Forty-seven (36.7%) of 188 patients with AIP and 4 (4.8%) of 84 patients with PC, respectively, were categorised as level 1(table 1).The mean serum IgG4 level was 346.6±56.2 mg/dL, which was statistically significantly higher than that in patients with PC, 119.2±23.9  mg/dL. The frequencies of serum level above 280 (level 1) and 140 mg/dL (level 2) were significantly higher in patients with AIP (p<0.001.)

Other organ involvement

Sixty-three (33.5%) of 188 patients with AIP were categorised as level 1 and none of the 130 patients with PC were categorised as level 1 or 2 (table 1). Proximal bile duct stricture was observed in 53 patients (28.2%) with AIP, and retroperitoneal fibrosis was observed in 5 patients (2.7%) with AIP, both level 1 findings. Enlarged salivary/lacrimal glands were observed in 58 patients (27.6%) with AIP and renal involvement in 9 patients (4.8%); these met level 2 criteria. Neither enlarged salivary/lacrimal glands nor renal involvement was observed in any patients with PC.

Histology of pancreas

There were 31 (16.4%) patients with AIP who were categorised as level 1 or 2 and none of the 130 patients with PC were categorised as level 1 or 2 (table 1). There were 28 patients (14.9%) with level 1 evidence and 3 patients (1.6%) with level 2 evidence in histological LPSP. No patients with PC fulfilled the level 1 or 2 criteria.

Response to steroid therapy

Of the 128 patients who received steroid treatment as the initial treatment (induction therapy), 126 (98.4%) showed steroid response with improvement clinically, serologically and morphologically. Two of the patients with diffuse pancreatic enlargement and narrowing of the MPD received steroids but there was no morphological response. Endoscopic ultrasound-guided fine-needle aspiration (EUS-FNA) was performed but no malignancy was detected. These two patients discontinued steroid use after 3-month treatment and were followed up regularly for 18 and 20 months, respectively, but no malignancy was documented, although the pancreatic enlargement did not subside.

Diagnosis on the basis of ICDC and revised HISORt and Asian criteria

Of the 188 patients with AIP, 116 patients were diagnosed as definite AIP; 35 patients were diagnosed as probable AIP and 17 were classified as not otherwise specified (NOS). Among these patients, the primary basis for diagnosis was histology in 31 patients, response to steroid therapy in 126 patients and imaging in 188 patients. There were 20 patients in this study deniable for type 1 AIP. All patients with PC were deniable for type 1 AIP on the basis of ICDC. The sensitivity, specificity and accuracy of ICDC for type 1 AIP were 89.4%, 100% and 93.7% (table 2). Using revised HISORt criteria, 158 patients (84%) were diagnosed as definitive AIP. Among these 158 patients, the primary basis of diagnosis was diffuse type in 95 patients (60.1%) and histology-based diagnosis in 31 patients (19.6%). There were 30 patients who were deniable for AIP based on the revised HISORt criteria in this study. All of the patients with PC were deniable for AIP based on the revised HISORt criteria. The sensitivity, specificity and accuracy of the revised HISORt criteria were 84%, 100% and 90.5% (table 2). Using Asian criteria, 162 patients (86.2%) were diagnosed as AIP. In total 143 patients (88.3%) were diagnosed based on imaging plus serology; 31 patients (19.1%) were diagnosed based on histopathology and 126 patients (77.8%) were diagnosed based on steroid treatment response. There were 26 patients who were deniable for AIP based on the Asian criteria in this study. All of the patients with PC were deniable for AIP based on the Asian criteria. The sensitivity, specificity and accuracy of the revised HISORt criteria were 86.2%, 100% and 91.8% (table 2).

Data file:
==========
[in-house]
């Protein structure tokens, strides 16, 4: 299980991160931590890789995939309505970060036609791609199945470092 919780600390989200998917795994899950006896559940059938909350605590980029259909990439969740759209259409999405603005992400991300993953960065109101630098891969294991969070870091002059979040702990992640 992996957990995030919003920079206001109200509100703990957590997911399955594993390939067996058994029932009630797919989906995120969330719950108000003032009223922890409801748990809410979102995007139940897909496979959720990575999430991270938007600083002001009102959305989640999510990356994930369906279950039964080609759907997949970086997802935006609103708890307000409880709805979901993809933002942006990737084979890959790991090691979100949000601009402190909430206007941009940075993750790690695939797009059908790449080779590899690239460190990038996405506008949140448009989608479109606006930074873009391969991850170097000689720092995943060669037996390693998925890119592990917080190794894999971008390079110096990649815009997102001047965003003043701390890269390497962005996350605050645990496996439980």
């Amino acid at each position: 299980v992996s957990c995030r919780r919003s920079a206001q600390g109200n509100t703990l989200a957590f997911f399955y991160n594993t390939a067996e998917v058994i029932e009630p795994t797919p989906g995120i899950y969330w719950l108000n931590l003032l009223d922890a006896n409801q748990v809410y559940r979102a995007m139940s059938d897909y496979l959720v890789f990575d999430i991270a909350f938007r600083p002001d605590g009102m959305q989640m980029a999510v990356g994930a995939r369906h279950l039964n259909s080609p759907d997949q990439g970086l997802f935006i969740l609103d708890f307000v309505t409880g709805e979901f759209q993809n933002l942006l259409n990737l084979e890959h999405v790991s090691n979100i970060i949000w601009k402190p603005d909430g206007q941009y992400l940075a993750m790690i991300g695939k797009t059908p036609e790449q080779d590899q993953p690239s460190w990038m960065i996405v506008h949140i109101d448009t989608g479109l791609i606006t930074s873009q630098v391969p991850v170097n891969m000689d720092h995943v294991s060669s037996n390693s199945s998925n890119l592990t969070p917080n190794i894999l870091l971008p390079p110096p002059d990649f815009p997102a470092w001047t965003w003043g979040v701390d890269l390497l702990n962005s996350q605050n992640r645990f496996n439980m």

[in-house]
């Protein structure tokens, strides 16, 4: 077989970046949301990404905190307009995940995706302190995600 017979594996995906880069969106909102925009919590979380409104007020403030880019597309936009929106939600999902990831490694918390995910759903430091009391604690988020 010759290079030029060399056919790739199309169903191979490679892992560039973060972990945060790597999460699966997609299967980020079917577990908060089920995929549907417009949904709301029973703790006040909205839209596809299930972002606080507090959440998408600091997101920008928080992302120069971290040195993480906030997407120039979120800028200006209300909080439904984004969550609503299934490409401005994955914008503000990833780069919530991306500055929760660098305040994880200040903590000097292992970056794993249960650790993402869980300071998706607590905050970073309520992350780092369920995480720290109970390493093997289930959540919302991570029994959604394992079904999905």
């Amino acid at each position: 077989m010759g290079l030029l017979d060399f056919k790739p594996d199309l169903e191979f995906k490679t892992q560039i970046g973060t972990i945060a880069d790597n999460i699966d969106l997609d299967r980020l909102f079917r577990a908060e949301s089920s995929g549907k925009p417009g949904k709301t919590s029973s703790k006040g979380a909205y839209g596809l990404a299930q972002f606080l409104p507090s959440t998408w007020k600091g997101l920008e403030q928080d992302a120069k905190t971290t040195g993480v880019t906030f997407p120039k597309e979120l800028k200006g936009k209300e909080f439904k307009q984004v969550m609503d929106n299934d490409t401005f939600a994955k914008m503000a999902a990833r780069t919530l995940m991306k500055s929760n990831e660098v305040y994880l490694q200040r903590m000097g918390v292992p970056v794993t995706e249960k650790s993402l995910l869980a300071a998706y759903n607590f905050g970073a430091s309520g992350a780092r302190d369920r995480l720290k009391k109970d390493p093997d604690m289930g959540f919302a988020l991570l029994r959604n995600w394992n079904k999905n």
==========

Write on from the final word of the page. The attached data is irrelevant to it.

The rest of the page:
Table 2

Comparison of diagnostic performance of different criteria for AIP from pancreatic cancer

Deniable cases on the basis of ICDC

There were 20 patients who were deniable for ICDC in this study. All these 20 patients could be diagnosed by the Asian criteria. Among them, there were two patients who could be diagnosed both by the HISORt and Asian criteria. They included 6 and 14 cases with level 1 or 2 parenchymal imaging; 6 and 12 cases with level 1 or 2 ductal imaging; 9 cases with level 2 serology; 11 patients with level 1 OOI. There was one patient with a steroid treatment response. The most common factor which lead to deniable of ICDC or revised HISORt criteria was the serology criterion. There were 18 out of 20 patients who had autoantibodies which could be one of the items in the Asian serology criterion. The ICDC and HISORt only adapted IgG4 level alone as the serology criterion.